‘Floating’ on the Rio Grande
If you are vacationing in Portland, it is almost impossible not to go rafting on the Rio Grande. An almost two-hour ride on bamboo rafts, guided by well-trained raft captains, is an experience that would reveal the picturesque hinterlands of the parish.
During the tour, it is likely that you will come across the Floating Bar, which is owned and operated by Glen 'Danny' Jervis.
Last week, when our news team visited the area, the Rastaman, who is also a raft captain, was busy stocking his igloo with ice and beverages to serve to his customers.
"I am selling on the river from my bar from beer a sell for $22 a crate, and now, is more than $3,000. I used to take up the raft at the bottom of the river when the tourists go down, and mi realise say nuff a dem always want a refreshing drink, so the idea came about over 35 five years ago," he said, adding that he also sells souvenirs, like mini rafts.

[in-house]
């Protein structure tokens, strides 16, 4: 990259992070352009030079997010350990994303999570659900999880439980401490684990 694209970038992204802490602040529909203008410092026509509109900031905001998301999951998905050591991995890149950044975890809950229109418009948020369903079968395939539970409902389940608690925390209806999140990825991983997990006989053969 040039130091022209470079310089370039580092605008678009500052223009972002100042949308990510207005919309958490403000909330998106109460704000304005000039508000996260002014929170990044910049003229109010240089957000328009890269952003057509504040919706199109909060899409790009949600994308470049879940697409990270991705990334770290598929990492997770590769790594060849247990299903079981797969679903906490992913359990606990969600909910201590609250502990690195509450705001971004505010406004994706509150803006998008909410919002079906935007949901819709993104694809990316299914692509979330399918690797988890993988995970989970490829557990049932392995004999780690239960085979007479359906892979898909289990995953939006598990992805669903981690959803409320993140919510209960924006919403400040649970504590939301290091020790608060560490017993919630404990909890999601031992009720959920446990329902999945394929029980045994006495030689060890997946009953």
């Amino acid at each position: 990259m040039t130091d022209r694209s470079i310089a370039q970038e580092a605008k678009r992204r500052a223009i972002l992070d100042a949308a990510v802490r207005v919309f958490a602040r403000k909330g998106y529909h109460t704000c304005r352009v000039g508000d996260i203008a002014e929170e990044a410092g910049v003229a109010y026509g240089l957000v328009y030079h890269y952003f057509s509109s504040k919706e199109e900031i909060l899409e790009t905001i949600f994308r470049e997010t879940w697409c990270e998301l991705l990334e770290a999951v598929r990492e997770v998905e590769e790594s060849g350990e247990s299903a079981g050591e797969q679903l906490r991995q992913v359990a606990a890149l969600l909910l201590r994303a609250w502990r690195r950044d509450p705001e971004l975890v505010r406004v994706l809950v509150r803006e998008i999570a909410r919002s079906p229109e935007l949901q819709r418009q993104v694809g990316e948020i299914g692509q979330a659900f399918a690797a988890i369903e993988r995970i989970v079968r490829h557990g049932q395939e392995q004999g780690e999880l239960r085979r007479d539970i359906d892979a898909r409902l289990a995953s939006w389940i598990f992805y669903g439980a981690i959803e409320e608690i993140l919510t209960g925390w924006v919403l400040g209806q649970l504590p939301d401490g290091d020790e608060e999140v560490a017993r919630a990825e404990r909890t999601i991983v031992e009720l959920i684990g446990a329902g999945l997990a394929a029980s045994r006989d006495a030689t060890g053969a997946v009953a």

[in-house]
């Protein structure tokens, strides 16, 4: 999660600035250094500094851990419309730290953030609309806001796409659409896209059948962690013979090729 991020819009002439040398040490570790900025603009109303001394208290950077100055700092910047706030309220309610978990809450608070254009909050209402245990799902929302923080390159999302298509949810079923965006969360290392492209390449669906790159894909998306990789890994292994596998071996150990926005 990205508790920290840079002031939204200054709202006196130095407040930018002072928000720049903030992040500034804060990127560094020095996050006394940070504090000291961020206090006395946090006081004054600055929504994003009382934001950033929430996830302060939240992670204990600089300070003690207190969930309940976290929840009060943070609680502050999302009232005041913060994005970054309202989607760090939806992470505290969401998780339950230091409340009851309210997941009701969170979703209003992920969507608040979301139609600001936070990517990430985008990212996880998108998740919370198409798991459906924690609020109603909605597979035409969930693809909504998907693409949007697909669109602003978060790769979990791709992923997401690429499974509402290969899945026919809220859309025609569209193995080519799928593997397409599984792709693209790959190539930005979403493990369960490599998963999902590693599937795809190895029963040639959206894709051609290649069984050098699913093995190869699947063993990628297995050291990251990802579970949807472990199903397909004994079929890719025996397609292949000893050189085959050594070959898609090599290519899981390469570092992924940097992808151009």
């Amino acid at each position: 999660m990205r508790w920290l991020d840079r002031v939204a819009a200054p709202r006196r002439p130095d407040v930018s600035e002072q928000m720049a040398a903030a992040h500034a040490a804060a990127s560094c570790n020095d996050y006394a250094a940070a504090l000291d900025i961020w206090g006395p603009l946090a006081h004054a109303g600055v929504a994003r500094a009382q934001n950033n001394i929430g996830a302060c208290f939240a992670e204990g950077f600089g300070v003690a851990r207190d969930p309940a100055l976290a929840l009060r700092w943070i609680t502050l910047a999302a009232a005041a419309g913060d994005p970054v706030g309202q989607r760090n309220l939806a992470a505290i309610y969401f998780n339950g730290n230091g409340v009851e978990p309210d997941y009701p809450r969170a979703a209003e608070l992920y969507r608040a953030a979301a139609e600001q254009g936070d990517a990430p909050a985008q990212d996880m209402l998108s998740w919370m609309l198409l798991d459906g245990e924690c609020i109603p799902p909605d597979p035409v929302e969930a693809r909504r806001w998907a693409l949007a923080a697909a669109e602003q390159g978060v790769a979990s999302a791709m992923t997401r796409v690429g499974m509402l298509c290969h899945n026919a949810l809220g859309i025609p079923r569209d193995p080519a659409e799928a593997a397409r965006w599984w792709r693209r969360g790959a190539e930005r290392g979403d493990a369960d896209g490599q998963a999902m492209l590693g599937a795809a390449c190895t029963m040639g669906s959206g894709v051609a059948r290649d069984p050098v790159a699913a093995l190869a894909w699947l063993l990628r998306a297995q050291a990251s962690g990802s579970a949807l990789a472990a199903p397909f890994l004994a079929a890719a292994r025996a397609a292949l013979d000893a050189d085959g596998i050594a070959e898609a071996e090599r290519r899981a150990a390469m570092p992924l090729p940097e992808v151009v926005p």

Although the decision to start the business didn't take much thought, Jervis told THE STAR that visitors often commend him on his creativity.
"People are usually very impressed with the bar and say I am very creative. I think just buying a drink while rafting is what adds to the experience. They could all make their purchase before coming on the raft, but a lot of them prefer to buy it on the water," he said.
And when the sales are slow, Jervis does not throw in his bamboo. Instead, he goes back to being a raft captain.
The Rio Grande, he said, provides income for dozens of persons within the parish.
"I have five kids, and this job is very instrumental in sending them to school. One of the time, is three a dem mi did a send one time to high school. Nah go tell no lie, some days, mi don't sell anything at all. From day, is just a Pepsi mi sell, but mi give thanks same way. However, there are other days when I have to refill my igloo, so days like that can fill in when times get bad. Everyone eat a food from this river, even if is from catching mussels and crayfish," he said.